But if you’re a decision maker at your organization, you can push these metrics in a more positive direction by ensuring that your staff have the right tools for effectively preventing workplace violence.
It’s critical to remember that “incident” is a reporting term. Every “incident” is really a situation in which human beings have been exposed to aggressive or violent behavior. Lives are changed, sometimes permanently, by physical harm and psychological trauma. These lives belong to professionals, clients, patients, students, families, bystanders — all kinds of people. When we acknowledge the human beings that populate these metrics, statistics become starkly personal. And they should be.
Regulatory compliance should be a positive outcome of having a culture of safety, not the reason for creating one. When our perspective is one of empowering those around us to perform their professional responsibilities at their best, or to receive outstanding person-centered care, creating a culture of safety becomes a priority that truly honors the lives and safety of all our staff and those in their care.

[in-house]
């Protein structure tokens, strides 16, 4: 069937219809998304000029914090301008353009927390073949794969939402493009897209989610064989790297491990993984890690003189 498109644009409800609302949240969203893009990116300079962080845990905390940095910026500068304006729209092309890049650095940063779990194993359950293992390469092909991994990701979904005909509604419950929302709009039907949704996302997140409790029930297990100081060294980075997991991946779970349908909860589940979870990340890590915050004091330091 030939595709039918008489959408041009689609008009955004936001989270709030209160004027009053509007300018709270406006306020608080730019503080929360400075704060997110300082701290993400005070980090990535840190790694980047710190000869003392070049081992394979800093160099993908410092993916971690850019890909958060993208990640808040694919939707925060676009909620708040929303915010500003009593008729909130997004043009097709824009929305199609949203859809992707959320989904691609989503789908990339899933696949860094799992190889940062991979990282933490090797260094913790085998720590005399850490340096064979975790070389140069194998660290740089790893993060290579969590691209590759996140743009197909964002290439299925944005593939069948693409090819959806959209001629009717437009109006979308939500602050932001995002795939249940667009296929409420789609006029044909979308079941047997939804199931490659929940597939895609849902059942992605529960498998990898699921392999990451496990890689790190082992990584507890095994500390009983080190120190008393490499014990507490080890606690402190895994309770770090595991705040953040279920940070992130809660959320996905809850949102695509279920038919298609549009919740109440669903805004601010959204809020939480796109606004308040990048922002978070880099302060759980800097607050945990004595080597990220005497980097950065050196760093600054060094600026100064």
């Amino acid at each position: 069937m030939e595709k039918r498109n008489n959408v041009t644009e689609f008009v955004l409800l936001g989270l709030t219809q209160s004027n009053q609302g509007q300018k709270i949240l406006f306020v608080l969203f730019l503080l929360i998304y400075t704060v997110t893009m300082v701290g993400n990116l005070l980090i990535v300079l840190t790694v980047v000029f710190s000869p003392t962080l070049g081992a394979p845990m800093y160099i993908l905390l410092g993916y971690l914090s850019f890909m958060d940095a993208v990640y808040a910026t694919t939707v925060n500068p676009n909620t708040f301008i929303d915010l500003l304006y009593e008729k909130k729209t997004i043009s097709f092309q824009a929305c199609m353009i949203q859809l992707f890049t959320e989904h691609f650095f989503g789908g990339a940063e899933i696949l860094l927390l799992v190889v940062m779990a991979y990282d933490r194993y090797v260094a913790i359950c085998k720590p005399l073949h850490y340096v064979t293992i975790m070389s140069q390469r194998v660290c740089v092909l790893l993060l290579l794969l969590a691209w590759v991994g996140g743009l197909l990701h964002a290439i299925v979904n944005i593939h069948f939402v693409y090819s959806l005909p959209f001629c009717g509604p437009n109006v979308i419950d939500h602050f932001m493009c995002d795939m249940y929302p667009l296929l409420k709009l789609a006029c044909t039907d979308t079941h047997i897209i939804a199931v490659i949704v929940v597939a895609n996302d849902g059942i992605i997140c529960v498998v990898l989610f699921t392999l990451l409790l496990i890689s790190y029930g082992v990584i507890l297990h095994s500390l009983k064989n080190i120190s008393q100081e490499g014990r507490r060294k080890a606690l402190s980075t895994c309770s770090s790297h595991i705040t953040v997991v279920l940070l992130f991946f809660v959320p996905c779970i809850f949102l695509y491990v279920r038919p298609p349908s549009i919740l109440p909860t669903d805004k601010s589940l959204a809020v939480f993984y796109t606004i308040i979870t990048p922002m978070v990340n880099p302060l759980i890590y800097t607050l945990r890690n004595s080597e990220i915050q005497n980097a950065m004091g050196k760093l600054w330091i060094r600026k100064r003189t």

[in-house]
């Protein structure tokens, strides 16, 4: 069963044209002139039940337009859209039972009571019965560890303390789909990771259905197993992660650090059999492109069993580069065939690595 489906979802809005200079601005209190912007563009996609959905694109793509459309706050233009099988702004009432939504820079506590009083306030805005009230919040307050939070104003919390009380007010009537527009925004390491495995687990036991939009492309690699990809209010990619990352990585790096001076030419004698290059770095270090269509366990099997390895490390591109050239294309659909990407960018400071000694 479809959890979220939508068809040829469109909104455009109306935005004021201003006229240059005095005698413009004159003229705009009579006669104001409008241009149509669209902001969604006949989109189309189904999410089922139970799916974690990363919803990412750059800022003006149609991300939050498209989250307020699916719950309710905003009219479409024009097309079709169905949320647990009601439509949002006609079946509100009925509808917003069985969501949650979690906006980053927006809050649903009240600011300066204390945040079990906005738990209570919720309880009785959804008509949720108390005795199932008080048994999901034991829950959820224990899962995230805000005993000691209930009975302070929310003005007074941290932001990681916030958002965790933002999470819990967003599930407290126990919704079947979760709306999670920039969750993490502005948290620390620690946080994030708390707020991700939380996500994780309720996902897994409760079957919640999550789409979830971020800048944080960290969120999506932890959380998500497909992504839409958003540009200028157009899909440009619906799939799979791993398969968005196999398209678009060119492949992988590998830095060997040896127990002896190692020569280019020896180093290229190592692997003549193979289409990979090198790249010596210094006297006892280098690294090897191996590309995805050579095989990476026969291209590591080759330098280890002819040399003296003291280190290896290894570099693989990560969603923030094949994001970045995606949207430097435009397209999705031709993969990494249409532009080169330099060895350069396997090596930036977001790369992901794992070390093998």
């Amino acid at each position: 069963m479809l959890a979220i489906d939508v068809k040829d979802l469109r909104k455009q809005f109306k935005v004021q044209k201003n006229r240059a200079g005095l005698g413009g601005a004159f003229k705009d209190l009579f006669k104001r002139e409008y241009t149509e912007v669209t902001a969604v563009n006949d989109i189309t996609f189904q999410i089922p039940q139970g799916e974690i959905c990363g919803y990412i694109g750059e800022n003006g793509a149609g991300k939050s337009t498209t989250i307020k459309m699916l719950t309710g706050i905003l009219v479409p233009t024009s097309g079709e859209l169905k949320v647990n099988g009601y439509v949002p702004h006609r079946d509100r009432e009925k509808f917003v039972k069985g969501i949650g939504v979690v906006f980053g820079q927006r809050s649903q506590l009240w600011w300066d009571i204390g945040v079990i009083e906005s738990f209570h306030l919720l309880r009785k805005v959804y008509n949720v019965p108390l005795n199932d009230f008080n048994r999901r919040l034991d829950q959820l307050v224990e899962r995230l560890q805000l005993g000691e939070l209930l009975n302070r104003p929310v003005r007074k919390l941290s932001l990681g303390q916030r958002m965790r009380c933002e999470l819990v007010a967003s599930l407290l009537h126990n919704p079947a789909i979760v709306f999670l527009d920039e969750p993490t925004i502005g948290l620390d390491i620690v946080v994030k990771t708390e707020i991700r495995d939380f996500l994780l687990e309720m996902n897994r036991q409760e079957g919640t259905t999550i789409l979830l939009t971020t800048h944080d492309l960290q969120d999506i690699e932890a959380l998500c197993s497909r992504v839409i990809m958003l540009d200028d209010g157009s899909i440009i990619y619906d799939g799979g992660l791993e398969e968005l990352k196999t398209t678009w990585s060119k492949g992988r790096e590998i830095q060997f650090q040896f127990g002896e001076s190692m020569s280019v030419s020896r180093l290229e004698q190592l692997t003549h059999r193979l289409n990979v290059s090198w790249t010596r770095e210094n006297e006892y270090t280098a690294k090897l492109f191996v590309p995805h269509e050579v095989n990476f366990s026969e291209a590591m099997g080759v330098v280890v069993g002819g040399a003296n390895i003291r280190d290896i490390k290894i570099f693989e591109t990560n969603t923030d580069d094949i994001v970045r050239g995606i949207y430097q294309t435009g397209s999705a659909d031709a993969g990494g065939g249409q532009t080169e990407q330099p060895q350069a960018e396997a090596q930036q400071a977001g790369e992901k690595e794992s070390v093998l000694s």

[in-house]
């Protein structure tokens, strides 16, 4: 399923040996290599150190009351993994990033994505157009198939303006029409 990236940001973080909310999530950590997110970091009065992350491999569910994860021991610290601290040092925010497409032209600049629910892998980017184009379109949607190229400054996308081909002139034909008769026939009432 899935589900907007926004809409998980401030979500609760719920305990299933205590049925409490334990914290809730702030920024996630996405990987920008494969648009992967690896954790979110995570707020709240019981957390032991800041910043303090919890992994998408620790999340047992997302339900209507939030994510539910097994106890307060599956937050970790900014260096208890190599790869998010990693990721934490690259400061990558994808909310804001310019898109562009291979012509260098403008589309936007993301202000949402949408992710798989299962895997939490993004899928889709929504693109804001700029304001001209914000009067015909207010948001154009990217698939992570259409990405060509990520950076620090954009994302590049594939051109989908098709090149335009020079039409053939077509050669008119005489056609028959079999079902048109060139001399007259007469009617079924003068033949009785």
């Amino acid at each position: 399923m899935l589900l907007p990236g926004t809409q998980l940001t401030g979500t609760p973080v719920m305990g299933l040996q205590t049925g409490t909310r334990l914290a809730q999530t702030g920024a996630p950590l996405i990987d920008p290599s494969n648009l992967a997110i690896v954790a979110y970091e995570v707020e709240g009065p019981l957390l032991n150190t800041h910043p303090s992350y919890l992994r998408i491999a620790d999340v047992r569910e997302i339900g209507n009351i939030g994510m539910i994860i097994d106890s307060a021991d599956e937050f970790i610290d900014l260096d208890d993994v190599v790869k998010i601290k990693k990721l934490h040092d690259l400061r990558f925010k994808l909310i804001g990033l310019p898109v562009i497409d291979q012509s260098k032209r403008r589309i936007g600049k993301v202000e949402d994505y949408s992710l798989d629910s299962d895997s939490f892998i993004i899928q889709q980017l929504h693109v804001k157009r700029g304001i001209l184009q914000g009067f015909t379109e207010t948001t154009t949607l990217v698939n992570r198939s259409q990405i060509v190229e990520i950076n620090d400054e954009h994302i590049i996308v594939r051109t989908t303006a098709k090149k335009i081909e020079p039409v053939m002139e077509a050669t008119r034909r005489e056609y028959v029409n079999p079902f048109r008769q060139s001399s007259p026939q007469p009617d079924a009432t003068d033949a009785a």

So, how does your training measure up with the workplace violence OSHA guidelines?
Do you have comprehensive training, policies, and procedures in place?
Do you see room for improvement?
Fortunately, OSHA’s guidelines shed light on exactly how it’s possible for you to bridge industry best practices with your person-centered culture of safety. CPI offerings empower organizations like yours to truly live their mission statements, and shine as leaders in safe and effective care.
Take a look at what organizations like yours have accomplished in preventing violence with CPI training.